L’Utopie d’August Sander (August Sander’s Utopia, 2011–13) represents the other side of the coin, so to speak. When a cancelled residency project in Marseilles coincided with news in the region of mass lay-offs, Bourouissa decided to try to update Sander’s series of portraits, ‘People of the 20th Century’ (1910–40), which comprises hundreds of photographs of Germans from all walks of life. Bourouissa set up a mobile studio, complete with scanner and 3d printer, outside a local job centre, and asked volunteers to pose for resin portrait statuettes, or statues anonymes – a play on words in French between anonymous statue and anonymous status – which he then tried to sell at street markets for a few euros. This project is as much a commentary on the worlds of work, and the social stigma and financial pressures that accompany unemployment, as it is on the democratization of the mimetic machinery of 3D printing, which may soon become as accessible as the supermarket instant photo-developer. If Bourouissa’s stated intent was to create alternative, miniature monuments to potential heroes, the initiative was not welcomed by everyone. This led the artist to publish Les refus (The Refusals, 2012), a compilation of statements from some of those who declined to participate.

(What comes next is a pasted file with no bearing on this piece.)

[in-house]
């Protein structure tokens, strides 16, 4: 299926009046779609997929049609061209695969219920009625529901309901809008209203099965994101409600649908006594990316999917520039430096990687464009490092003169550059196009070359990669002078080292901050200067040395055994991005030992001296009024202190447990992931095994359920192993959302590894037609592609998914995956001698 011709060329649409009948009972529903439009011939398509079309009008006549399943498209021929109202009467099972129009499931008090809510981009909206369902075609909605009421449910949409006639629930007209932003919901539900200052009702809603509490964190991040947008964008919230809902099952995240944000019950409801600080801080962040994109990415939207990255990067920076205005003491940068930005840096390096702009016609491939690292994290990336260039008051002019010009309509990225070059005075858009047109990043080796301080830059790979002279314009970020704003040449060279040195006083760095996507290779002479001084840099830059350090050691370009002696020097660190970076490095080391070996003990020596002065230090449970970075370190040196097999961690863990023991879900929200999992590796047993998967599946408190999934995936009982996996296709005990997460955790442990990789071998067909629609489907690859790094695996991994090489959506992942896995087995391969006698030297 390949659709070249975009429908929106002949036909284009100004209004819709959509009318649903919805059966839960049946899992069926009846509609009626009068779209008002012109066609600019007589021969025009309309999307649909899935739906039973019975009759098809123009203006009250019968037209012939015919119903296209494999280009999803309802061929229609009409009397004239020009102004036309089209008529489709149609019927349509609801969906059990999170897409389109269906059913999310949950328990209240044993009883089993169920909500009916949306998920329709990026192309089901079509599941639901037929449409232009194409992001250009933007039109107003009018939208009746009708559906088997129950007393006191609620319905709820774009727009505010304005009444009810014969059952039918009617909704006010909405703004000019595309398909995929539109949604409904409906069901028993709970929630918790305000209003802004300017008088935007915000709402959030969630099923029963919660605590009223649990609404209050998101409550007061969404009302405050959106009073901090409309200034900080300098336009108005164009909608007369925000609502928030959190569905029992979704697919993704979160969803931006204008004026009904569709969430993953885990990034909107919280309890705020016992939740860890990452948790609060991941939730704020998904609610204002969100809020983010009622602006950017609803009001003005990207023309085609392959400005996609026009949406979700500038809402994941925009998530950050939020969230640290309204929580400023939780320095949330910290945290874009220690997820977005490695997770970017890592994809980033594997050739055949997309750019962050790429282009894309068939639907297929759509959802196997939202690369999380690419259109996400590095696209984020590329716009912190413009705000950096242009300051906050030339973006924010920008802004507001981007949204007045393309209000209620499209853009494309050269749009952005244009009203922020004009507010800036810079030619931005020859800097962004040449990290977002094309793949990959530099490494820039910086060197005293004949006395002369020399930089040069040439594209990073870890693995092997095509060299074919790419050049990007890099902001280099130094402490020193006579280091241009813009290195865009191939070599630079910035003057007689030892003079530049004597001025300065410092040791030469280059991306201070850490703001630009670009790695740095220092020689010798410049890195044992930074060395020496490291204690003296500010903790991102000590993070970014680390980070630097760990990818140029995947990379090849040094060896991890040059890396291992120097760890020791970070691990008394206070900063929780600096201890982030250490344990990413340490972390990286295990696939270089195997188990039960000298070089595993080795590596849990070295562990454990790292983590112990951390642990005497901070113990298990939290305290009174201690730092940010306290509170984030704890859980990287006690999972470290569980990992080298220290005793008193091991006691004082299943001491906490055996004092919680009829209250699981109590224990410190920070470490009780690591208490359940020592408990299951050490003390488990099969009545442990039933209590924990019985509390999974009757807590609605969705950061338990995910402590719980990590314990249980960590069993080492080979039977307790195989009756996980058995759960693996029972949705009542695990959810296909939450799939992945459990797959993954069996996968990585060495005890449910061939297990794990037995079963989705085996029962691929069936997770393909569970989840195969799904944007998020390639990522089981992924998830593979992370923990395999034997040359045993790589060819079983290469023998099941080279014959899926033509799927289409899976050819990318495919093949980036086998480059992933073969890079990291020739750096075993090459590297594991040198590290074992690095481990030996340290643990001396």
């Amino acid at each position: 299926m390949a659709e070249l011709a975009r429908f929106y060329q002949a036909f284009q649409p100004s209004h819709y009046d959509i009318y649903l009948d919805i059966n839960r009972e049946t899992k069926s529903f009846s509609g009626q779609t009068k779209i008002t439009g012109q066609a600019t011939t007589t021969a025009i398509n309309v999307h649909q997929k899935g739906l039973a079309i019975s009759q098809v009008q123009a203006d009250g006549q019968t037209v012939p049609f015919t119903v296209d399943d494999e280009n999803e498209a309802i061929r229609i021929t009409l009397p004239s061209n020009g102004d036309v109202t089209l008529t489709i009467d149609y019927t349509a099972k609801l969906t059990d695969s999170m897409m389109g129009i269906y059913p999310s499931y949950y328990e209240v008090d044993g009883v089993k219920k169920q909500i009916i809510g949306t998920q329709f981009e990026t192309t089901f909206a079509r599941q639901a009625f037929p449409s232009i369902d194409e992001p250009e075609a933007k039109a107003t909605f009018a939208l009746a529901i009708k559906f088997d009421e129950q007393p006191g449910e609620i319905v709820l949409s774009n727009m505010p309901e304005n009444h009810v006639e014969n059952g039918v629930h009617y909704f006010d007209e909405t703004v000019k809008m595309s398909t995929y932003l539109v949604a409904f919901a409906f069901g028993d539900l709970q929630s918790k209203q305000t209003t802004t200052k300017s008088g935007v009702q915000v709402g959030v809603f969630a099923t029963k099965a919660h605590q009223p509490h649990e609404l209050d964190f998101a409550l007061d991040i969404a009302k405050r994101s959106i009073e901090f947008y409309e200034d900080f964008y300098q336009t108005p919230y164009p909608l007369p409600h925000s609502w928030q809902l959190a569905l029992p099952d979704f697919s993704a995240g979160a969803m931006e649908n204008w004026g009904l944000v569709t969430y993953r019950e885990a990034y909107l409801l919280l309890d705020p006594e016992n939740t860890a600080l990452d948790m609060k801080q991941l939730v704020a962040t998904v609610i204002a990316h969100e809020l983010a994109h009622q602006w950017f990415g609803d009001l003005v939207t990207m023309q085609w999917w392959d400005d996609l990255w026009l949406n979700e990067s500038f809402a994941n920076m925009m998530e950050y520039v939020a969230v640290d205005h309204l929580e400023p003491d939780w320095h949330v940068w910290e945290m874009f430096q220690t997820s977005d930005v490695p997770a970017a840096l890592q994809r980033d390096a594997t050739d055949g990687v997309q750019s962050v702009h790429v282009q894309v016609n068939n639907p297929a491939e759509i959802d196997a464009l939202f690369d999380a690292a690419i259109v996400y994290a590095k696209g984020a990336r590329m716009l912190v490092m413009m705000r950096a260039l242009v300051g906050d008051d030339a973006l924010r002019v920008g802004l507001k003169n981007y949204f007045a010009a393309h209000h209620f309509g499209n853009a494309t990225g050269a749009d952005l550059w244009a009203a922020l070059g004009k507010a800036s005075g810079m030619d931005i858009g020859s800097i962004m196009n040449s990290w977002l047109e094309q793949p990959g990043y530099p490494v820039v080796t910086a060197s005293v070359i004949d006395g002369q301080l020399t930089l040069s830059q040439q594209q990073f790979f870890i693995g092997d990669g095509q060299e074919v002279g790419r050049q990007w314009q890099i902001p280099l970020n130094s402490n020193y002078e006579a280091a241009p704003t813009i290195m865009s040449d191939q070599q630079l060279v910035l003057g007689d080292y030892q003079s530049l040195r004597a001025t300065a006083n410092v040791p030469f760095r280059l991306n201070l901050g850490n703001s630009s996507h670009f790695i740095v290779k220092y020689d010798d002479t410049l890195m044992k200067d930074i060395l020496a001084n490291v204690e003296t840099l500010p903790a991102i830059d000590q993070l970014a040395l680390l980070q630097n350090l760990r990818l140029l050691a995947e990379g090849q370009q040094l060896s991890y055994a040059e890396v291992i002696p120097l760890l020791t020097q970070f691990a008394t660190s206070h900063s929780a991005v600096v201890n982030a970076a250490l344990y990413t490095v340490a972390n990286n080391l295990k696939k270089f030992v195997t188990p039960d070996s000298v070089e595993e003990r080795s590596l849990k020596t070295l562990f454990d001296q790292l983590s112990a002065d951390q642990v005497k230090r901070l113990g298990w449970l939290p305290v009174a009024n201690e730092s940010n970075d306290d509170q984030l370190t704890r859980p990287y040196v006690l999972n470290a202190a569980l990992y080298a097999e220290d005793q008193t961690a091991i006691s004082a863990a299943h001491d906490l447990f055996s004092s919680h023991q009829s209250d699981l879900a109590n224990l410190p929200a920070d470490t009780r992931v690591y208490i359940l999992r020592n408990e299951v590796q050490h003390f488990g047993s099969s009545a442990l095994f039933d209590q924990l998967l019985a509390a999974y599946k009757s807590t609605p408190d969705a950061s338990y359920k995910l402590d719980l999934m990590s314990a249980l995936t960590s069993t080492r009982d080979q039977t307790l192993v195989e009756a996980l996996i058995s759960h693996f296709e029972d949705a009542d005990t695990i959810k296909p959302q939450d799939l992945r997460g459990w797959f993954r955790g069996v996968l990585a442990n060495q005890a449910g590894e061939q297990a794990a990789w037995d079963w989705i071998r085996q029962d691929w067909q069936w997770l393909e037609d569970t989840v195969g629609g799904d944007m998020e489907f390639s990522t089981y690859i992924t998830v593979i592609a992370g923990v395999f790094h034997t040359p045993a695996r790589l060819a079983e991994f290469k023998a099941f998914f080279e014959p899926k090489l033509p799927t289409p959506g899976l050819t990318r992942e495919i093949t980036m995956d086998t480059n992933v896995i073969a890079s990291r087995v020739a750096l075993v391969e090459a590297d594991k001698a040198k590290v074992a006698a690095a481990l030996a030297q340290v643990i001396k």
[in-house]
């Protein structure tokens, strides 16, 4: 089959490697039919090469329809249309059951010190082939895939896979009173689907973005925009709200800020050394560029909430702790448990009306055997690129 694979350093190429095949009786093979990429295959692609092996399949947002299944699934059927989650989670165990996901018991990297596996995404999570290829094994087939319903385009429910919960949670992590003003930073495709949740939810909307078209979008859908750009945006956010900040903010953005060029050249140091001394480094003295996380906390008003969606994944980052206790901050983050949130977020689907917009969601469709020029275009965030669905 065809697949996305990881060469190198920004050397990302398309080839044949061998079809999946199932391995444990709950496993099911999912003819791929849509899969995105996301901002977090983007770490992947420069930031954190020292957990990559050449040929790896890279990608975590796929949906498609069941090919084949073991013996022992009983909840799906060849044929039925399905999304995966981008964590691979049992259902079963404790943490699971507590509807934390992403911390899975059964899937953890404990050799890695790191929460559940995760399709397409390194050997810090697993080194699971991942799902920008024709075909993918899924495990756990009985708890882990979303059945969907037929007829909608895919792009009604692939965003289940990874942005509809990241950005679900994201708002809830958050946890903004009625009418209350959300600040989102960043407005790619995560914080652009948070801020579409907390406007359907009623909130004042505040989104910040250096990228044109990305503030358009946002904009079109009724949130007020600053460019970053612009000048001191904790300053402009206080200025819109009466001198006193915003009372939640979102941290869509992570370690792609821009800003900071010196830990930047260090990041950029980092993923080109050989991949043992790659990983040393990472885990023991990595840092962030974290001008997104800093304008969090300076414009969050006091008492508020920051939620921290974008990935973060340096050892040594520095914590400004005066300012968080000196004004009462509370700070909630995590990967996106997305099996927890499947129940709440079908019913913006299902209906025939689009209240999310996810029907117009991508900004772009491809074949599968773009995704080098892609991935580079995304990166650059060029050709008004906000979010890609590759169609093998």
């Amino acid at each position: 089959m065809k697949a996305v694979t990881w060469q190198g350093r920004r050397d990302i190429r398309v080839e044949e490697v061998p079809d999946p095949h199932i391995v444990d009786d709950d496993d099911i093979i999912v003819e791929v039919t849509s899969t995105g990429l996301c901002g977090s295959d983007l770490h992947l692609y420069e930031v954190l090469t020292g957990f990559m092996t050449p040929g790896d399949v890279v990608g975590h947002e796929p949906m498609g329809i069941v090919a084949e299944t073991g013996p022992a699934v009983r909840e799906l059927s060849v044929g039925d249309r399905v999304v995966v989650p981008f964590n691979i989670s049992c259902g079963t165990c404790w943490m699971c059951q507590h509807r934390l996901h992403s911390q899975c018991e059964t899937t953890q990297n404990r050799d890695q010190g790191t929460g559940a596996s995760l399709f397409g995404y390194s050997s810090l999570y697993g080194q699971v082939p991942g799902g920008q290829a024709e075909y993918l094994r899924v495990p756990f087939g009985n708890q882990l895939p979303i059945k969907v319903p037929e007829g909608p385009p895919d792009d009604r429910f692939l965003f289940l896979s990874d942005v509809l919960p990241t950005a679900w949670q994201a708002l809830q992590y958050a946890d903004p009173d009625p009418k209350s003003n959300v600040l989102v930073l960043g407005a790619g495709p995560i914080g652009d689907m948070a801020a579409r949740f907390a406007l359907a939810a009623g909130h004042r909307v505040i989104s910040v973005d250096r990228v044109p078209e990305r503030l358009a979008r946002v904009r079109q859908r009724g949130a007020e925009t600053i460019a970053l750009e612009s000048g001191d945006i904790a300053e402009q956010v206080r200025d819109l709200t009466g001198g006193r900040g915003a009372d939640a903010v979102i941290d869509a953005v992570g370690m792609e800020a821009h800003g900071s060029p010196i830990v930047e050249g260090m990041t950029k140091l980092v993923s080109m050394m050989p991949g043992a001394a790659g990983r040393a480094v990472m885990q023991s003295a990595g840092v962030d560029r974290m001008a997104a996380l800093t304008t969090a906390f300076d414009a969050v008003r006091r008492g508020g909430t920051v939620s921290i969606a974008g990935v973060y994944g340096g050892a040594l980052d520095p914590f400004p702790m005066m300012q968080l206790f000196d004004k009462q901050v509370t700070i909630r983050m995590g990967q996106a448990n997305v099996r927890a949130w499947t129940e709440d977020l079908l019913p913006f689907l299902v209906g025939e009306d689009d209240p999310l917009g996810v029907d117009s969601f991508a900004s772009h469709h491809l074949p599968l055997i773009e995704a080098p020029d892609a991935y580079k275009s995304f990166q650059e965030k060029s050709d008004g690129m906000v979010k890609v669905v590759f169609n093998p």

Questions of social and cultural status, and economic inclusion and exclusion, loom large in Bourouissa’s work, in part because of his focus on cultural values and clichés but also because of the contexts within which he and his work circulate. The artist’s pictorial engagement with socially or economically disadvantaged groups and the stereotypes we attach to them is consistent with a documentary ethos. But the technological and socio-cultural landscape of photography has shifted with the omnipresence of smartphone cameras and the worldwide explosion of social media. Bourouissa negotiates the profound influences of photography and film both as aesthetic representations and as methods of personal and mass communication.
Mohamed Bourouissa is based in Paris, France. In 2014, his solo exhibitions included a presentation of Horse Day as part of the Capsule programme at Haus der Kunst, Munich, Germany, and 'Some Copyright Options' at AGO, Toronto, Canada. In 2015, Bourouissa's work will feature in the Biennale de Lyon, France, and the Havana Biennial, Cuba.